I work in NJ, which is an â€œattorneyâ€ state and I have dealt with a few contracts that have failed to meet appraisals. My experience with this has been a few years back and during the days of a sellers market. Absent a specific clause about appraisal, the mortgage contingency clause might give an out for a buyer. Since I am not an attorney, and I do not have a copy of your specific contract, this is not legal advice. I will relay what I have seen and experienced.
Your question is really two part. Legally, what can you do? Practically and financially, what is the best decision? If your contract only has a mortgage clause, were any terms such as rate or type of loan defined? Were you pre-qualified? Did the loan officer discuss with you any loan programs and provide a pre qual based upon that criteria? Based upon your earnest money and down payment, does the contract reflect that your offer and purchase were predicated upon an LTV of 80/20? If you failed to meet the loan you intended, the mortgage contingency may allow you the out. If the intended 80/20 loan now was not possible, the alternative loan and interest rate at a different LTV may place the payment beyond the reach or willingness of the purchaser. This depends upon the terms of your contract, and, again I am not an attorney. I have seen of contracts terminated based upon the above.
You mentioned that your loan does not require you to put down 20%. I interpreted that to mean that your creditworthiness allows you to qualify for a loan with less than 20% down. What alternative loan programs for which you might qualify is relevant only as it applies to the terms outlined in this purchase contract. Does your contract reflect purchase terms of you placing 20% down and financing 80%? While you might be creditworthy of alternatives, the contract, as written and accepted may fail to pass â€œgo.â€
During a sellers market of multiple offers and paying over list price, a common seller request was to have a clause written in to a contract stating that a buyer agreed to the purchase even if the property failed to meet appraisal. It was specifically written in that failure to secure the intended type of loan based on LTV did not grant the buyer rights to walk. The mortgage contingency remained in the contract to protect the buyer in the event of other circumstances that might prevent the buyer from obtaining the loan. The â€œdoes not need to appraise upâ€ clause was added, even though there was no other term of the contract that ever addressed appraisal amount. The added clause was to define the mortgage contingency waiver.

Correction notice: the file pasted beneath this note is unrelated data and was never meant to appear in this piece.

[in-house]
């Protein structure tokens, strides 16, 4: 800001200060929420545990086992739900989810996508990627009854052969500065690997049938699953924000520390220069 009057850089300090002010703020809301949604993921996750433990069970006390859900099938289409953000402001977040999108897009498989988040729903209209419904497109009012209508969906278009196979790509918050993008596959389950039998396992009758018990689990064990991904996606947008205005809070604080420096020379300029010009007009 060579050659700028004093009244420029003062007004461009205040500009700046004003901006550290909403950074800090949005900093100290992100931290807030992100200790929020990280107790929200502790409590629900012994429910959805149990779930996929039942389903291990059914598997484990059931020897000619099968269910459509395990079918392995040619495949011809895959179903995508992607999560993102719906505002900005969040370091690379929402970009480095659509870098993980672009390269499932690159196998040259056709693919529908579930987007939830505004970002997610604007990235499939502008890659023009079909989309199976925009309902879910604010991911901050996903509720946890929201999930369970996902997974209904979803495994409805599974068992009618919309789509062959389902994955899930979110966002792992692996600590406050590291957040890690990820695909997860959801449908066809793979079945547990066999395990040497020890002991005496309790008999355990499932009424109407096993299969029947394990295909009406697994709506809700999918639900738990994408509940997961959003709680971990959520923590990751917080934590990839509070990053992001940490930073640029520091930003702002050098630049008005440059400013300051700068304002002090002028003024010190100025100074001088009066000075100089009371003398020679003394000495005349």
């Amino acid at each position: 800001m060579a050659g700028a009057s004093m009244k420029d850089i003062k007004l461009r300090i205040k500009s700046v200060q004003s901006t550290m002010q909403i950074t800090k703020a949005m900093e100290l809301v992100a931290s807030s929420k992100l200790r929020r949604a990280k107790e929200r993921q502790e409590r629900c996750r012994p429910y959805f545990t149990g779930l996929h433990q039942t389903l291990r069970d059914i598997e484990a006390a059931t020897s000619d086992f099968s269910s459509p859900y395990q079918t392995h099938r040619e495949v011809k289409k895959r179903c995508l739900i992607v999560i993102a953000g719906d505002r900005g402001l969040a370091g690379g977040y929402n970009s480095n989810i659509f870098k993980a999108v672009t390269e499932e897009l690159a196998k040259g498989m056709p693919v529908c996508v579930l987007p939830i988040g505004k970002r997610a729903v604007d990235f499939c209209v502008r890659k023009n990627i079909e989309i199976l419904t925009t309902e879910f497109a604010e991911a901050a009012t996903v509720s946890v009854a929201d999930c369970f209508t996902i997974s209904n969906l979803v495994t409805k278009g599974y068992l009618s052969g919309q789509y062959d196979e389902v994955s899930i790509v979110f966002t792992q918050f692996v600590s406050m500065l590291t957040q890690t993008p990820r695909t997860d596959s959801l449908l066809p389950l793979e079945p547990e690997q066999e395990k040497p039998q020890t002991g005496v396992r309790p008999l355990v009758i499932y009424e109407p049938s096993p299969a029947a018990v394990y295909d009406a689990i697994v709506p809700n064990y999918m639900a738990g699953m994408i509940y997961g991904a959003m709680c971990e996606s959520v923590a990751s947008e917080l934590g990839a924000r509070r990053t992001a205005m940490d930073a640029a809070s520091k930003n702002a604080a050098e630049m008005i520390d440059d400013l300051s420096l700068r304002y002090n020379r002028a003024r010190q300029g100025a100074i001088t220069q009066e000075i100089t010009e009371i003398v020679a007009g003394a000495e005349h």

Practically speaking, do you still want to purchase this property? Do you have an agent that you can discuss this with? Even in NJ, where we have an abundance of attorneys who specialize in real estate law, these attorneys do not walk the properties, know the competition and are not able to discuss alternatives the way a full time Realtor can. If you have an agent representing you, what is his/her advice? If you havenâ€™t a Realtor, take a look at the alternative offerings.
You also mentioned that your attorney advised you to stop second guessing yourself. Perhaps you are nervous and have analyzed other â€œwhat-ifsâ€ and your attorney simply made a general statement to you that becoming a homeowner is a wonderful thing. If, indeed, there are any problems with appraisal, your attorney will dive further into discussion with you at that time. Itâ€™s common for first time home buyers to become a bit nervous and ask the â€œWhat ifâ€™sâ€ So, I will close with.....â€What if the appraisal comes in higher that the purchase contract?â€ It might.
Best of luck to you.